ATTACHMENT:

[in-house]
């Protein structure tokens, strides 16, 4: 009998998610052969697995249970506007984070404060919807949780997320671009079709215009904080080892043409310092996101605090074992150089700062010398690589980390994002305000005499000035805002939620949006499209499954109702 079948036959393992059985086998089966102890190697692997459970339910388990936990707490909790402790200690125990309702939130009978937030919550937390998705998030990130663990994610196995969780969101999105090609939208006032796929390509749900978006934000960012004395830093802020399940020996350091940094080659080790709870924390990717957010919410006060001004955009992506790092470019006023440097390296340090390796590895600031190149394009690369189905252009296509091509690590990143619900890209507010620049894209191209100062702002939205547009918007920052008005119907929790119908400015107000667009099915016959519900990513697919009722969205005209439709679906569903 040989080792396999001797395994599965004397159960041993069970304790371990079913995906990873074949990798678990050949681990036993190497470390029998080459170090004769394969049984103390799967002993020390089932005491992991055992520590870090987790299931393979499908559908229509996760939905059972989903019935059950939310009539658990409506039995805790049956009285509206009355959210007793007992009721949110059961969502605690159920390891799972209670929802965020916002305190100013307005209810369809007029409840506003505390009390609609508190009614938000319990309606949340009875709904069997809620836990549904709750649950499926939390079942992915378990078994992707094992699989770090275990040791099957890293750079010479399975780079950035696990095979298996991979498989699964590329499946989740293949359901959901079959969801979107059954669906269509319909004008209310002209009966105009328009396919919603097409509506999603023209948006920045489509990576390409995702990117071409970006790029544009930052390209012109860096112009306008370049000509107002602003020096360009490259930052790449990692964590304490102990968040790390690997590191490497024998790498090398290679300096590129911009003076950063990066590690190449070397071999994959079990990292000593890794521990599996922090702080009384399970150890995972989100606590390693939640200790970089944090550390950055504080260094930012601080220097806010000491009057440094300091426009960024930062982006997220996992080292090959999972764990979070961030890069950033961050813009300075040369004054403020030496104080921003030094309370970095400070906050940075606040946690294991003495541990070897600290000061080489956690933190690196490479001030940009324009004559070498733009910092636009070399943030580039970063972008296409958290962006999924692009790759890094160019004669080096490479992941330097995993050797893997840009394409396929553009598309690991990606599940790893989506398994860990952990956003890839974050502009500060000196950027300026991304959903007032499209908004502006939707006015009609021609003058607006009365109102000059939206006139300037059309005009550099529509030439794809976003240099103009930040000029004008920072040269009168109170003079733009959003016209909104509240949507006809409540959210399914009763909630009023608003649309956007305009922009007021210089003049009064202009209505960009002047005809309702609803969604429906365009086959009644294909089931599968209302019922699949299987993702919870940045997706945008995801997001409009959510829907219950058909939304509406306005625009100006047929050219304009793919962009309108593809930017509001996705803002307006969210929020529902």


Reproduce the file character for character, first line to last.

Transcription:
[in-house]
């Protein structure tokens, strides 16, 4: 009998998610052969697995249970506007984070404060919807949780997320671009079709215009904080080892043409310092996101605090074992150089700062010398690589980390994002305000005499000035805002939620949006499209499954109702 079948036959393992059985086998089966102890190697692997459970339910388990936990707490909790402790200690125990309702939130009978937030919550937390998705998030990130663990994610196995969780969101999105090609939208006032796929390509749900978006934000960012004395830093802020399940020996350091940094080659080790709870924390990717957010919410006060001004955009992506790092470019006023440097390296340090390796590895600031190149394009690369189905252009296509091509690590990143619900890209507010620049894209191209100062702002939205547009918007920052008005119907929790119908400015107000667009099915016959519900990513697919009722969205005209439709679906569903 040989080792396999001797395994599965004397159960041993069970304790371990079913995906990873074949990798678990050949681990036993190497470390029998080459170090004769394969049984103390799967002993020390089932005491992991055992520590870090987790299931393979499908559908229509996760939905059972989903019935059950939310009539658990409506039995805790049956009285509206009355959210007793007992009721949110059961969502605690159920390891799972209670929802965020916002305190100013307005209810369809007029409840506003505390009390609609508190009614938000319990309606949340009875709904069997809620836990549904709750649950499926939390079942992915378990078994992707094992699989770090275990040791099957890293750079010479399975780079950035696990095979298996991979498989699964590329499946989740293949359901959901079959969801979107059954669906269509319909004008209310002209009966105009328009396919919603097409509506999603023209948006920045489509990576390409995702990117071409970006790029544009930052390209012109860096112009306008370049000509107002602003020096360009490259930052790449990692964590304490102990968040790390690997590191490497024998790498090398290679300096590129911009003076950063990066590690190449070397071999994959079990990292000593890794521990599996922090702080009384399970150890995972989100606590390693939640200790970089944090550390950055504080260094930012601080220097806010000491009057440094300091426009960024930062982006997220996992080292090959999972764990979070961030890069950033961050813009300075040369004054403020030496104080921003030094309370970095400070906050940075606040946690294991003495541990070897600290000061080489956690933190690196490479001030940009324009004559070498733009910092636009070399943030580039970063972008296409958290962006999924692009790759890094160019004669080096490479992941330097995993050797893997840009394409396929553009598309690991990606599940790893989506398994860990952990956003890839974050502009500060000196950027300026991304959903007032499209908004502006939707006015009609021609003058607006009365109102000059939206006139300037059309005009550099529509030439794809976003240099103009930040000029004008920072040269009168109170003079733009959003016209909104509240949507006809409540959210399914009763909630009023608003649309956007305009922009007021210089003049009064202009209505960009002047005809309702609803969604429906365009086959009644294909089931599968209302019922699949299987993702919870940045997706945008995801997001409009959510829907219950058909939304509406306005625009100006047929050219304009793919962009309108593809930017509001996705803002307006969210929020529902």